Arkansas Minority Health Commission
It was brought to the attention of the Arkansas Legislature in 1991 that disparities existed in the health status of minorities within our state. To address this issue, ACT 912 of the 1991 Arkansas General Assembly created the Arkansas Minority Health Commission (AMHC). The ACT identifies “Minorities” as Black Americans, Hispanic Americans, Asian Americans, and American Indians. The Commission is made up of twelve commissioners. Two members of the Senate and two members of the House of Representatives serve at all times. Four members of the general public representing each congressional district are appointed by the governor. There are also four agency directors that serve specified terms. The ACT grants the commission the authority to obtain any information relating to health issues on minorities from any state agency, state supported hospital or state medical school.
Mission Statement: The mission of the AMHC is to assure all minority Arkansans equitable access to preventive health care and seek ways to promote health and prevent diseases and conditions that are prevalent among minority populations.
The commission supports its mission through:
- Studying issues relating to the delivery of and access to health services for minorities in Arkansas;
- Identifying any gaps in the health service delivery system that particularly affect minorities;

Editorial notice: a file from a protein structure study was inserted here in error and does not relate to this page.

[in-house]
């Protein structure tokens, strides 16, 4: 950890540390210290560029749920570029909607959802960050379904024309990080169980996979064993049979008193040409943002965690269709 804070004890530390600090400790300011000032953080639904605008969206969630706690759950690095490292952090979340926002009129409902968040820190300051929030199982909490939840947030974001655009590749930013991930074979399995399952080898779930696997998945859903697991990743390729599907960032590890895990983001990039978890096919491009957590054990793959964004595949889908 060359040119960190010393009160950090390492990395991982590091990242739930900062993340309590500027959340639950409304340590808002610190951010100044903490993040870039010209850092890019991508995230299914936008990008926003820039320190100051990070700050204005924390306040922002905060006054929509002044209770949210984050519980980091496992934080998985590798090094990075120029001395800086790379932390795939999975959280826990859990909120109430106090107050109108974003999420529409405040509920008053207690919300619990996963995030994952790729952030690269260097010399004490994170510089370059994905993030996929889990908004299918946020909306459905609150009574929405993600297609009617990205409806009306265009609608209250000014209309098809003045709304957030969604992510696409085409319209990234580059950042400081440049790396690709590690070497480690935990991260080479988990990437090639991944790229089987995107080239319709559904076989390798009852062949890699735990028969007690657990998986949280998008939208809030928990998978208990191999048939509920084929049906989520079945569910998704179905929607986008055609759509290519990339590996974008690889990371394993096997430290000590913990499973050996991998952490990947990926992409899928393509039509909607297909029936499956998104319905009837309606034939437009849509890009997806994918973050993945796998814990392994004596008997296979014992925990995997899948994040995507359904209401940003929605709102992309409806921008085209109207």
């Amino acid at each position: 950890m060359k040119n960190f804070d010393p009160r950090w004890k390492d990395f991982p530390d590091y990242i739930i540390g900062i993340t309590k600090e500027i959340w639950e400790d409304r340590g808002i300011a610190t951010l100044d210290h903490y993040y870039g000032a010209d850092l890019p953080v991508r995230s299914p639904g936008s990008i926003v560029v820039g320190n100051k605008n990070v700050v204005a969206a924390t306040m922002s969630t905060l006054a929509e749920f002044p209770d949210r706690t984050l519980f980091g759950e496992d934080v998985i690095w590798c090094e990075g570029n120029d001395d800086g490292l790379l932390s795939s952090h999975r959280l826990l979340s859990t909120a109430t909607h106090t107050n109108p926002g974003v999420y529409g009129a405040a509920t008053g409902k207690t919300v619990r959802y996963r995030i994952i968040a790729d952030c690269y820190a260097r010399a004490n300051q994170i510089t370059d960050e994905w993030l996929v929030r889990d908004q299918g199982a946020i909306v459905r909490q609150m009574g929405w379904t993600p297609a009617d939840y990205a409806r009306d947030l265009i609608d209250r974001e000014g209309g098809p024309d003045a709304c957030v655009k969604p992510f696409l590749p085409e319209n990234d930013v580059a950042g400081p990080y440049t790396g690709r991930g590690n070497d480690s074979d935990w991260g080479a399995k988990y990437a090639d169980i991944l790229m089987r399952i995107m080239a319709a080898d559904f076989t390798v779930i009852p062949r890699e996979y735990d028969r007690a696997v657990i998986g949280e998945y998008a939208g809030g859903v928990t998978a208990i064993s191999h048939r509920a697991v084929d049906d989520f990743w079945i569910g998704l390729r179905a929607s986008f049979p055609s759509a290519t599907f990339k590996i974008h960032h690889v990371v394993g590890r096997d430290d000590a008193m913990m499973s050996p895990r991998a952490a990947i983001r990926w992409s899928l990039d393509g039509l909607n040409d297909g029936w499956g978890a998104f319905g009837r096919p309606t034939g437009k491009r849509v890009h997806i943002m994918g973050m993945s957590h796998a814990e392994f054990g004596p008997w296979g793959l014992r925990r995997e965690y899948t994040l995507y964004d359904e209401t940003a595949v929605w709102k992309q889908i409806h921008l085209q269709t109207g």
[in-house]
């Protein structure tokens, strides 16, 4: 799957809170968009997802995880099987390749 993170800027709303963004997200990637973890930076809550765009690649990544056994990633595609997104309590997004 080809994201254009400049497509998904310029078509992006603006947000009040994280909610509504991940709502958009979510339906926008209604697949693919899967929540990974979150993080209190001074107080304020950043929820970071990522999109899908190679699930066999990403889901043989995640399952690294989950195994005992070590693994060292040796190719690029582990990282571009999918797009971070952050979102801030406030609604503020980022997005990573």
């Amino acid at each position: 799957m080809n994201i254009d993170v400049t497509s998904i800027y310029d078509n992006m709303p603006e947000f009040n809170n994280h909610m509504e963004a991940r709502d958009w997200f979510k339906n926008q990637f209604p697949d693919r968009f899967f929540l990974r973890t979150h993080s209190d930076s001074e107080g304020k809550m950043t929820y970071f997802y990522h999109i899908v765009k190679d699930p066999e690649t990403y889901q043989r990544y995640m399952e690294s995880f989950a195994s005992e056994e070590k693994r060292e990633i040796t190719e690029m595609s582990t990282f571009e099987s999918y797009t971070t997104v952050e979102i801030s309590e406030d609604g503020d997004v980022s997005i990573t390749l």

- Making recommendations to relevant agencies and to the legislature for improving the delivery and access to health services for minorities; and
- Studying and making recommendations as to whether adequate services are available to ensure future minority health needs will be met.
Vision: The AMHC's vision is that minority Arkansans have equal opportunity and access to health, health care and preventive well care.
Goal: The goal of the AMHC is to be a catalyst in bridging the gap in the health status of the minority population and that of the majority population in Arkansas. To accomplish this, the commission focuses on addressing existing disparities in minority communities, educating these communities on healthier lifestyles, promoting awareness of services and accessibility within our healthcare system and making recommendations to relevant agencies, the governor and to the state legislature.
Public Health Forums: The Commission conducts Quarterly Meetings and Public Forums in order to present health care information to the citizens. These forums also allow the communities to voice their health care concerns to the commission. The Commission then works to identify the appropriate resources and entities to connect the community and individuals to the proper resources that will meet their health care needs. The Commission invites all agencies and community organizations to attend and take part in the forums. This allows the public to become aware of the services that these agencies and organizations provide.